If I go here and go to the advanced editor I can see the code that it wrapped around it, nothing too complicated and I can continue to transform this data if I wanted to but this is enough for Patrick.
I was excited just to get the data in.
So now its gonna load that tip data up and I was like, okay, I want to create a visual and I decided Id seen these swarm plots.
I wanted to create something that was not already in Power BI.
I know theres probably some custom visuals and things like that, but I said, Hey, lets lets be a little adventurous.
Okay? So I decided Im gonna create this swarm plot.
Let me show you how I did it.
So the first thing I did was I found the Python visual and I just clicked in the white space on the page and I clicked it and then I received a little prompt set.
Hey, you need to enable these script visuals Sure! Its easy.
Put that right there, expand this guy out and then what you need to do, any of the columns in your dataset that youre gonna use as part of your code, you need to make sure you bring them over into the value section.
I was gonna use day and total bill.
So I dropped that right there and I can start writing some code.
So lets see, lets see if Patrick got some, some Python skills.
So imports > seaborn.
One thing I didnt mention, sometimes youll need to import these libraries and remember when I said you need to remember the path where you install Python at so you will have to, you can go to a command line and like seaborn, I had to install it.
So you do pip install, like we need change our directory.
So if we change our directory to the location of that executable, and then if you do pip install and then if I do seaborn, its got to go and install that package.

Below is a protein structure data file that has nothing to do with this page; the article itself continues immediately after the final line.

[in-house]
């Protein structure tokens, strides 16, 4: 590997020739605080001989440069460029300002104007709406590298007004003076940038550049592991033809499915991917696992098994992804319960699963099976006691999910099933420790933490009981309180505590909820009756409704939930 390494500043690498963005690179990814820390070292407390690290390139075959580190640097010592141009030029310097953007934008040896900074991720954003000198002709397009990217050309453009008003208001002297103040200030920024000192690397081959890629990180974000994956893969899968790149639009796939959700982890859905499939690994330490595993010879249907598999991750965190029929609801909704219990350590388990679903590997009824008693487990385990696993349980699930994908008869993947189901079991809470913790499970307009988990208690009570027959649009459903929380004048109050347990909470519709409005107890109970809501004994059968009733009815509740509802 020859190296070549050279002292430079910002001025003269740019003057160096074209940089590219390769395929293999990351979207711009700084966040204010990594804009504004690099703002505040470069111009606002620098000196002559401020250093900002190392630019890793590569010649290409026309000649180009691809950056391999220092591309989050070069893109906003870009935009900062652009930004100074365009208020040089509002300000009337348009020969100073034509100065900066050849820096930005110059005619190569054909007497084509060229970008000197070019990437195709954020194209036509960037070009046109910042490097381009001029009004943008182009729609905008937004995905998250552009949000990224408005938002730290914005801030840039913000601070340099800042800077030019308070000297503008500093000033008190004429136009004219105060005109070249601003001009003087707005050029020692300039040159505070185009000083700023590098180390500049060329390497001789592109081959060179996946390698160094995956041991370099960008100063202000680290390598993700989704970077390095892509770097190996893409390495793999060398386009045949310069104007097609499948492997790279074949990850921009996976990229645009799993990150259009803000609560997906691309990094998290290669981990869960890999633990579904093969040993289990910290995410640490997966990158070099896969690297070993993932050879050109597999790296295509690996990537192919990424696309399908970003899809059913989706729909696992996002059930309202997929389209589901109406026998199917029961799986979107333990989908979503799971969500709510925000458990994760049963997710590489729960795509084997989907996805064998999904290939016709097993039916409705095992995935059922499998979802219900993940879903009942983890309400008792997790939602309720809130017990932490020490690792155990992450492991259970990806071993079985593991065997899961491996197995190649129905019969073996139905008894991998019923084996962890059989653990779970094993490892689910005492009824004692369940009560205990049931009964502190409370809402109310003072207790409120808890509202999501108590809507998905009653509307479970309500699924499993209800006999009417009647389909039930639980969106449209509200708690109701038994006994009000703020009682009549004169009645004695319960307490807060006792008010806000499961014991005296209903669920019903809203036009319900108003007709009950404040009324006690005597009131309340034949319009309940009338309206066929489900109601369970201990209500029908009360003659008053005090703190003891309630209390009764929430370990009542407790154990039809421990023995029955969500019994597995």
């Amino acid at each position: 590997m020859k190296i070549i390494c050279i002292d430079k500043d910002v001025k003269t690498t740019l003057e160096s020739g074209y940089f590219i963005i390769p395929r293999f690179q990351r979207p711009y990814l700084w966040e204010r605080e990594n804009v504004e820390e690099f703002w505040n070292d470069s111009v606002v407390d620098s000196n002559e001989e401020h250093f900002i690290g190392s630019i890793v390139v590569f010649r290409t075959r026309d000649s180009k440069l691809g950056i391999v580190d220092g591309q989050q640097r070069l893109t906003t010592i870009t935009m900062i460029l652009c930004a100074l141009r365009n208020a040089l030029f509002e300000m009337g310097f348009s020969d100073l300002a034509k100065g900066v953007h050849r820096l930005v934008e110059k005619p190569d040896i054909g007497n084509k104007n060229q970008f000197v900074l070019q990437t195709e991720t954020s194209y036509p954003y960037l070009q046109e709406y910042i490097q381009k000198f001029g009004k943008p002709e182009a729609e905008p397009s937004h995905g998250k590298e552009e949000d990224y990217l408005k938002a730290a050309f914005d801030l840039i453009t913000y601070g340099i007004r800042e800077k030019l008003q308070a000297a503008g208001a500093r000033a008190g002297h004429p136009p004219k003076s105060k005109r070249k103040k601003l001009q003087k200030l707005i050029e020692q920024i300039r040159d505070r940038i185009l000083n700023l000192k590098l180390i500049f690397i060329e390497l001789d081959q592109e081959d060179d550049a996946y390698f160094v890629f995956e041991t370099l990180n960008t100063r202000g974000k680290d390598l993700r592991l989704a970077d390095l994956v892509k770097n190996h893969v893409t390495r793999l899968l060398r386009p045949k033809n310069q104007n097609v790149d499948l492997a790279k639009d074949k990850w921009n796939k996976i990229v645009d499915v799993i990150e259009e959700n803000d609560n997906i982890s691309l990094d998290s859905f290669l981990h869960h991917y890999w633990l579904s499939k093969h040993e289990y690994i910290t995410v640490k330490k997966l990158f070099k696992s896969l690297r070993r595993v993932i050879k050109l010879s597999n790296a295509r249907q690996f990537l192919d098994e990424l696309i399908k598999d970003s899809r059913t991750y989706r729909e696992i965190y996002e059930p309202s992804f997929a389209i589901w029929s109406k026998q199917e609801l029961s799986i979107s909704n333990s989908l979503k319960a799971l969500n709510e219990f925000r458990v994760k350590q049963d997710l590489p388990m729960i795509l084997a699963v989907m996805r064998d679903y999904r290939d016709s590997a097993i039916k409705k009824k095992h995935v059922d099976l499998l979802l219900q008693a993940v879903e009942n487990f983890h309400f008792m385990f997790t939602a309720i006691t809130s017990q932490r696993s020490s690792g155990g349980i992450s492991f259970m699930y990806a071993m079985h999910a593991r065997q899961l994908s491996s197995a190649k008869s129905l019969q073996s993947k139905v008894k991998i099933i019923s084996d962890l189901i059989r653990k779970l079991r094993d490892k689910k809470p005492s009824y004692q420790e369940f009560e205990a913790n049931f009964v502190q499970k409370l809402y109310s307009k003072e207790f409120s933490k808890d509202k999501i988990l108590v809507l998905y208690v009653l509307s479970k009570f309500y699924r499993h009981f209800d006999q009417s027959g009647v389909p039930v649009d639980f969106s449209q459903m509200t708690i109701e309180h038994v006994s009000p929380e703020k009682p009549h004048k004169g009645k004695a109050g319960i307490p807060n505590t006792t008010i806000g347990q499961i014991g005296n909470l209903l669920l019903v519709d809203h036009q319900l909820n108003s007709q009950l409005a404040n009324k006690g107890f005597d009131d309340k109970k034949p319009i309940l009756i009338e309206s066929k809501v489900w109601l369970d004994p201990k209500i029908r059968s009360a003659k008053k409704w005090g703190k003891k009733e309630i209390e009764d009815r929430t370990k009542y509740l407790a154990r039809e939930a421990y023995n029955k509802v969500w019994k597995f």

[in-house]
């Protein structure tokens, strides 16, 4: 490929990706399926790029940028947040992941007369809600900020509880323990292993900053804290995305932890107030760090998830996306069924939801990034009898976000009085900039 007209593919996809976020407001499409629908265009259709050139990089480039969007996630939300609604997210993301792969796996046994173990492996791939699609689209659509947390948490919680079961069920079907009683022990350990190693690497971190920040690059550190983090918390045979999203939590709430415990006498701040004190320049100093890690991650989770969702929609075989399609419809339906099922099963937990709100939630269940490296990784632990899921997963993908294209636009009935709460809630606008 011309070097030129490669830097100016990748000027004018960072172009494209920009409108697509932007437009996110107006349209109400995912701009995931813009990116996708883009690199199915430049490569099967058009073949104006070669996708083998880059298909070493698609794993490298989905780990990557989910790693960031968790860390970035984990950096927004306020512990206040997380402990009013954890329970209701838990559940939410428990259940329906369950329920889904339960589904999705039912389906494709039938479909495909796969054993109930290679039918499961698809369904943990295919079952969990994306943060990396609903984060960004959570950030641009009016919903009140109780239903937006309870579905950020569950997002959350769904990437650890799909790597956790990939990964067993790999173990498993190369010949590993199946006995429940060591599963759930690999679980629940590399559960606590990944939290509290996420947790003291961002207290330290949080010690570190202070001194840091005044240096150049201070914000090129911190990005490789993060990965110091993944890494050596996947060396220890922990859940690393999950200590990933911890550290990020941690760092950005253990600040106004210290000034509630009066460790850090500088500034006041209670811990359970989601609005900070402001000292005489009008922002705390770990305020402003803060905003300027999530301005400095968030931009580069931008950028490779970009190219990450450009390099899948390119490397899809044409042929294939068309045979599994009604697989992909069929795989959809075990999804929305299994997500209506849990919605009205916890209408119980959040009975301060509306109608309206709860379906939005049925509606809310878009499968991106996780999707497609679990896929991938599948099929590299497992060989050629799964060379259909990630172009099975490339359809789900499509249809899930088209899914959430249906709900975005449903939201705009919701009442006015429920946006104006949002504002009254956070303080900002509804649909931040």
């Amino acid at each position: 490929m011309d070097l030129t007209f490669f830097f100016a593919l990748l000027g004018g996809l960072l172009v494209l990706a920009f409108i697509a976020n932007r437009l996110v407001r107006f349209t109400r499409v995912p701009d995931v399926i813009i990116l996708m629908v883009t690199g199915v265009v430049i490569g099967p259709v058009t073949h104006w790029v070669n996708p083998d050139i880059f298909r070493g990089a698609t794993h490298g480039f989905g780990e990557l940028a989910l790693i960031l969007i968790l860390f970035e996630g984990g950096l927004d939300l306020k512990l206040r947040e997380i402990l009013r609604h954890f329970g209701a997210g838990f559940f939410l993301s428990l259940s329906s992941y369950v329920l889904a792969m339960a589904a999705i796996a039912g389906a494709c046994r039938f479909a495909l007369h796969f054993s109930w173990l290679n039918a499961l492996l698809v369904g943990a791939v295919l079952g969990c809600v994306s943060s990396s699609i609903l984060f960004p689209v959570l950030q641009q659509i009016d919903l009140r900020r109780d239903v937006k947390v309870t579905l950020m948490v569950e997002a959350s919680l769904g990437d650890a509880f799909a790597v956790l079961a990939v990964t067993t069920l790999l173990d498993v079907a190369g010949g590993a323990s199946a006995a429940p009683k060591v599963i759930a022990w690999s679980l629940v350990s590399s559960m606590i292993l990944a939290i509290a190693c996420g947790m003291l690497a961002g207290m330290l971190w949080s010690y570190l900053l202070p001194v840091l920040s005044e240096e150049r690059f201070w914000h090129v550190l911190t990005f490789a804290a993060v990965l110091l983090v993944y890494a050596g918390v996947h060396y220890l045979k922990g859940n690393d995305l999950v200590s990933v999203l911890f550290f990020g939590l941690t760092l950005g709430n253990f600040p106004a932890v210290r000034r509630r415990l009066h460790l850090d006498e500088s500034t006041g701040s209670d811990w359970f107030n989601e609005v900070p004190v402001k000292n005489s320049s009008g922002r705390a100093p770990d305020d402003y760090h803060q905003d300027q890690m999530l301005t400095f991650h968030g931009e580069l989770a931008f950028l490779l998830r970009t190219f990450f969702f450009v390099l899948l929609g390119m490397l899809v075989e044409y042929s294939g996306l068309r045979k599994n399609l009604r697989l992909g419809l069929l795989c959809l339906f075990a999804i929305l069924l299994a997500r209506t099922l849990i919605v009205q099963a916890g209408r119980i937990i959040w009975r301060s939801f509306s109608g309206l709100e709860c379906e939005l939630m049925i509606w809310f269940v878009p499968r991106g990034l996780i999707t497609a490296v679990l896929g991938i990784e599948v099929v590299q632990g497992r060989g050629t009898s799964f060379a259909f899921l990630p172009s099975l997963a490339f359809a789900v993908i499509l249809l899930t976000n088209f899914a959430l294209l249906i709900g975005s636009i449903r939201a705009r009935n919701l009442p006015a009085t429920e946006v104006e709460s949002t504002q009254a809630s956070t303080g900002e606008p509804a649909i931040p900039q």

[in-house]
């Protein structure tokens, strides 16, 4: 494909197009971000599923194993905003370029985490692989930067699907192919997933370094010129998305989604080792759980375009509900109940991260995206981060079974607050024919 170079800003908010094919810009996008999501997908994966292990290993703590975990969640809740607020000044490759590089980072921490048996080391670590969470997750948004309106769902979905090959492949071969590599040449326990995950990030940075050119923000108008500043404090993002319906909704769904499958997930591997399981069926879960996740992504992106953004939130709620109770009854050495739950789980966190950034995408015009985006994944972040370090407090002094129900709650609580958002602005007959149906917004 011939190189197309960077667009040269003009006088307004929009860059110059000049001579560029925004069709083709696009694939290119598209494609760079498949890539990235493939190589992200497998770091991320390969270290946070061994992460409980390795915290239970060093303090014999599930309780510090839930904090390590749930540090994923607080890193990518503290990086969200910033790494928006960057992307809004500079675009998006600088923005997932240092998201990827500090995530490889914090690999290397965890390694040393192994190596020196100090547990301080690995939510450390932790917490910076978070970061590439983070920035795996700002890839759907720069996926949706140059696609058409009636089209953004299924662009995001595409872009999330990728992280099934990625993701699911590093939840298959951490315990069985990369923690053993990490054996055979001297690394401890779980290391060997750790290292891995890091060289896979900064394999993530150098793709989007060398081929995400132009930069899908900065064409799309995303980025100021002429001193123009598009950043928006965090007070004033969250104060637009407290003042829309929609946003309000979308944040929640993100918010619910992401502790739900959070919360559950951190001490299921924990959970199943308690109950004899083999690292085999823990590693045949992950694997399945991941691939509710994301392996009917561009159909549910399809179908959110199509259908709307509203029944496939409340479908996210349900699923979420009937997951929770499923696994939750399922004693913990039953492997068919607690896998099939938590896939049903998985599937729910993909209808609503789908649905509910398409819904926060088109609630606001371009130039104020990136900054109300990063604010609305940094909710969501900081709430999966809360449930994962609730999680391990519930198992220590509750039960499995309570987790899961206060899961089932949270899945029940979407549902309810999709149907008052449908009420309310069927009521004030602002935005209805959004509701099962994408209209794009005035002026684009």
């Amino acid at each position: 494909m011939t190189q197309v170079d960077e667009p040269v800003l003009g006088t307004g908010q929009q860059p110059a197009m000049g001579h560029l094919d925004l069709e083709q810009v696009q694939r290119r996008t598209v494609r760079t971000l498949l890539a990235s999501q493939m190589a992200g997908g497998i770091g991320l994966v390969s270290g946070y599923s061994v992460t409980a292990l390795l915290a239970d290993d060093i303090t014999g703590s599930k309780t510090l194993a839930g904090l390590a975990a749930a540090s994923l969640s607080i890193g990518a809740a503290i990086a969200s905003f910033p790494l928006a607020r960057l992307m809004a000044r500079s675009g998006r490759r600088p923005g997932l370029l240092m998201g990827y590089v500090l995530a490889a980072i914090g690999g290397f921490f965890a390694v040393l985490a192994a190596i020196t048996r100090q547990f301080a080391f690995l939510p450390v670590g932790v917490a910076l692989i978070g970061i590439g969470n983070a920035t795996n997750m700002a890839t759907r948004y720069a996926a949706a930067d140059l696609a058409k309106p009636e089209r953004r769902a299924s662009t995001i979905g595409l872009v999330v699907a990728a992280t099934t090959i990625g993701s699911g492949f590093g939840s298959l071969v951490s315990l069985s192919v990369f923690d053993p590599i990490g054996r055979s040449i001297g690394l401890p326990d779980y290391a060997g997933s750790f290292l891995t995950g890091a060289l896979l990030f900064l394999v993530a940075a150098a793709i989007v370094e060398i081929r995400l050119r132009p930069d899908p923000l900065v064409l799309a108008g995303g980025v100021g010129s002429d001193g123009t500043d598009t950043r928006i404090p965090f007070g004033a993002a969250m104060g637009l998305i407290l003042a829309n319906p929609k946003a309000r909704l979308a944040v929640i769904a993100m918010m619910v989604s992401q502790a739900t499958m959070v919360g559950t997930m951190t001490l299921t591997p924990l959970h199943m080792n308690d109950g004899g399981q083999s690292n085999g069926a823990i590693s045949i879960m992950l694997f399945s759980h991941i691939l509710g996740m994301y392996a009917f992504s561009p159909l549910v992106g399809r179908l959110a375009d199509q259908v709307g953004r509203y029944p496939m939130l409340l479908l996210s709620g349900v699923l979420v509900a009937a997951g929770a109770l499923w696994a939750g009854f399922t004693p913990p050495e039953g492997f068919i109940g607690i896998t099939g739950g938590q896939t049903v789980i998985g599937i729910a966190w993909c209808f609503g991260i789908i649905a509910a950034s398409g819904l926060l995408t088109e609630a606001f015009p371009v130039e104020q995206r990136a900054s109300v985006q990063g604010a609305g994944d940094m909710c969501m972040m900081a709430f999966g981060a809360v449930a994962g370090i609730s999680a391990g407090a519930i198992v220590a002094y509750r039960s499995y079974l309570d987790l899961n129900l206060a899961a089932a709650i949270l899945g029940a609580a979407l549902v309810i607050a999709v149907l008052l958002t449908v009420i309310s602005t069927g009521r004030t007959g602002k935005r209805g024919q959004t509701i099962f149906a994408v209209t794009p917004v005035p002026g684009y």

I think its already installed because I ran through this before, but anyway, youll need to do that and you may possibly need to do that for other libraries and also theres a list of supported packages and so you can see theres these are the supported packages for Python and Power BI.
So import seaborn, write a little Python.
This is Patricks adventure, sns.
So (mumbles) and then I needed another one for my visual, matplotlib and I already imported this one, pyplot something like this, as lib and then I actually did it right? snsswarmplot(x) So what I want an X axis daily.
Thats what I want an x-axis and this is case sensitive, so you need to be very careful with that and then the total bill, these are the columns.
So you can see the columns already there and then the dataset and this is where I got tripped up a little bit because in the documentation, they said give it the name of the dataset but in my case, I just specified dataset just like that and then I said, pit that show which is actually gonna render that, that visual for me.
So now theres a little play icon, if I click play, hopefully I dont get an error Ah, lets see what I got, Lets see what I got here is seaborn theres no attributes, warm plot.
So that means I spelled it wrong, right? Thats okay.
Its really particular but I mean, its like any other program link youve got to specify the right things.
Boom. A couple of things in the script.
I need to make sure Im paying attention to what Im typing there but once I did that, it all works.
The last thing that when you deploy this out, Python and R refreshes are only supported by the personal gateway.
So if you want to use Python and are integrated into your power BI desktop, youll definitely need to install a personal gateway on your machine.
Okay. What do you guys think? Are you working with Python? Have you run into any challenges? Are you just getting started? These are some great resources to get started.
I thought they were because it helped me quick quickly get started with this.
If you have any questions, comments, you know what to do.
Lets continue the conversation, where? In the comments below.
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As always from Adam and myself.
Thanks for watching, See you in the next video.
Guy in a Cube: Intro to Python in Power BI - Business Intelligence & Analytics